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What Working With NASA Means to US Small Businesses

Thursday, May 6th 2021 03:08 PM

What Working with NASA means to US Small Businesses Small businesses have worked with NASA to 3D print tissue with living cells in space, research how to grow plants on Mars, improve air traffic management, and more. As their ideas help propel the space and aeronautics technologies of the future, these small businesses accelerate economic benefits closer to home.   Each year NASA contributes hundreds of millions of dollars to the U.S. economy via contracts to small businesses. In turn, hundreds of companies across rural and urban areas, including many minority- and women-owned businesses, research and develop innovations to empower the agency’s work in human exploration, space technology, science, and aeronautics. NASA asked five companies how working with NASA’s Small Business Innovation Research/Small Business Technology Transfer (SBIR/STTR) program has impacted them. Here’s what they said.   NASA Astronaut Christina Koch...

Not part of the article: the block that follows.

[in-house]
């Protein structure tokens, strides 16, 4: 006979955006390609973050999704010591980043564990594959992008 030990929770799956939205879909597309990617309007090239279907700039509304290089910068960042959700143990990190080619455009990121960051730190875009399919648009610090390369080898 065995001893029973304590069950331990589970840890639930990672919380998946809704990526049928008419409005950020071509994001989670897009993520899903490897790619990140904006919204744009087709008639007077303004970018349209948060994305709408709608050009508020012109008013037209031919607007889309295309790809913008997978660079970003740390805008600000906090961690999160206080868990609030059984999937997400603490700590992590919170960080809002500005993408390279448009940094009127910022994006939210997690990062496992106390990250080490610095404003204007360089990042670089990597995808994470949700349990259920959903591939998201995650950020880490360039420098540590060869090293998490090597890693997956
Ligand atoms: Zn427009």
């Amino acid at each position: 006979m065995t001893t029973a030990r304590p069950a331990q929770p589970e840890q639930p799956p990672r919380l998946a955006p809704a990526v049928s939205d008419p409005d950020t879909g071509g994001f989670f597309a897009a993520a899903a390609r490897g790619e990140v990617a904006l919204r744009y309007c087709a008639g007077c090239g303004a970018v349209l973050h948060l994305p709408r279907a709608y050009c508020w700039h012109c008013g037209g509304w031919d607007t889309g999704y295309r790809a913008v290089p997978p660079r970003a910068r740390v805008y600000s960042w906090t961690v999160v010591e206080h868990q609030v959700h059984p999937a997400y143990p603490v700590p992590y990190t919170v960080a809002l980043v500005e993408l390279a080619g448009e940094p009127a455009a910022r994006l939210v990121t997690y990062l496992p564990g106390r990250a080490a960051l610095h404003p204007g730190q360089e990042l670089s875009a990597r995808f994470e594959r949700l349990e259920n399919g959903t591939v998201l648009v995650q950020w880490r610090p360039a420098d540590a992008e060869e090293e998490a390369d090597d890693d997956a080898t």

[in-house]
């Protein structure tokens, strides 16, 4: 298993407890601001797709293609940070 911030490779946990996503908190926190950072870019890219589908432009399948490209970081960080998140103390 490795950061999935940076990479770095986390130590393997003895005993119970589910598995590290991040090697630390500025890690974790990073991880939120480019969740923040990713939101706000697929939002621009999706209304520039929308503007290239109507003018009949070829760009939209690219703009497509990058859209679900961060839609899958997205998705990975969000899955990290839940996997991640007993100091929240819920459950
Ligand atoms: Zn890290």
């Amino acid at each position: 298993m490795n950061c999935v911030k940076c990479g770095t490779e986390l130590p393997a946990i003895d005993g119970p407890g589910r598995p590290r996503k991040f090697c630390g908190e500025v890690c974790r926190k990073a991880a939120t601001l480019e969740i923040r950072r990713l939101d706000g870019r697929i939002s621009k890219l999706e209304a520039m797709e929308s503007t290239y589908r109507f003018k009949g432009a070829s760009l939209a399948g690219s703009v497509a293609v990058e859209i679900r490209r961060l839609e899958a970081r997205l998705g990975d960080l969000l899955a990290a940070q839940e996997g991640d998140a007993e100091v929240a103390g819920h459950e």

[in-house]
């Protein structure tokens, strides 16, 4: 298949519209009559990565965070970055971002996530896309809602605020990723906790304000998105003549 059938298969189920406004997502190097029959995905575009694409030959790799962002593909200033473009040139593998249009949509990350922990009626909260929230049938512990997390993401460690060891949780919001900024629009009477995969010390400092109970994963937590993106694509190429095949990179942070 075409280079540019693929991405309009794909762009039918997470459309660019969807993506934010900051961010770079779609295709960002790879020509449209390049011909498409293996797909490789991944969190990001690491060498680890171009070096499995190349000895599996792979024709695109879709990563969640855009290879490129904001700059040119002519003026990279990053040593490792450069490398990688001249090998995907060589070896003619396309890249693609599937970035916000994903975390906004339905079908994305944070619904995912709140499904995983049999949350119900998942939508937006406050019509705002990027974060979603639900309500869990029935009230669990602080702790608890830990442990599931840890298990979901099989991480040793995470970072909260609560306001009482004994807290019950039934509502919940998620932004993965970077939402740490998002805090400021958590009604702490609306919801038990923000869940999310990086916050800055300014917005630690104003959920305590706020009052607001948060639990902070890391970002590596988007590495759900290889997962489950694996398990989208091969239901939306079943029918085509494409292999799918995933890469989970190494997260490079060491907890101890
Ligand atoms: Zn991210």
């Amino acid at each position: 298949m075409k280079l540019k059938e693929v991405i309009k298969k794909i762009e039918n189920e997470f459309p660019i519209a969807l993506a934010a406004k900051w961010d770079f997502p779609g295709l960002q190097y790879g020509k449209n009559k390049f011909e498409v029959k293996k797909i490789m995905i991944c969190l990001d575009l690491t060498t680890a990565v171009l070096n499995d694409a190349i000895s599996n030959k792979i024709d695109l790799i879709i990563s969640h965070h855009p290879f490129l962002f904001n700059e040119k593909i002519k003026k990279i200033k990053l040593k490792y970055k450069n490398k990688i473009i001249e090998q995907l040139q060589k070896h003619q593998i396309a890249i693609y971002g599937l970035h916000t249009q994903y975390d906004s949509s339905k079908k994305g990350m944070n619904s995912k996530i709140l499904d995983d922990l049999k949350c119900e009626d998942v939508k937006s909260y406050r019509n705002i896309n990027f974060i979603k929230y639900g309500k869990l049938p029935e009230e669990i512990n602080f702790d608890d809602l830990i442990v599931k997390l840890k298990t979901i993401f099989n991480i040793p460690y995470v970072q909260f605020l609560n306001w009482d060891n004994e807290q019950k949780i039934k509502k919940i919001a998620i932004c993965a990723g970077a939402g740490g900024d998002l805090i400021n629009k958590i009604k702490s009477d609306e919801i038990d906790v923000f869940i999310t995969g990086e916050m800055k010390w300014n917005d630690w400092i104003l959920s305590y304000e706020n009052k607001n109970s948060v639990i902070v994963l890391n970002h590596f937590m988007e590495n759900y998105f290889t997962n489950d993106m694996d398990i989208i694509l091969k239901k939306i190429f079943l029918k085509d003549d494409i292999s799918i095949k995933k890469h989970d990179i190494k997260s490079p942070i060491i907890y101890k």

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    The Moon’s surface is covered in craters, and one of the natural like depressions could provide a support structure for a radio telescope dish. As shown in this illustration, DuAxel rovers could anchor the wire mesh from the crater’s rim. Credit: Vladimir Vustyansky     After years of development, the Lunar Crater Radio Telescope (LCRT) project has been awarded $500,000 to support additional work as it enters Phase II of NASA’s Innovative Advanced Concepts (NIAC) program. While not yet a NASA mission, the LCRT describes a mission concept that could transform humanity’s view of the cosmos. The LCRT’s primary objective would be to measure the long-wavelength radio waves generated by the cosmic Dark Ages – a period that lasted for a few hundred million years after the Big Bang, but before the first stars blinked into existence. Cosmologists know little about this pe...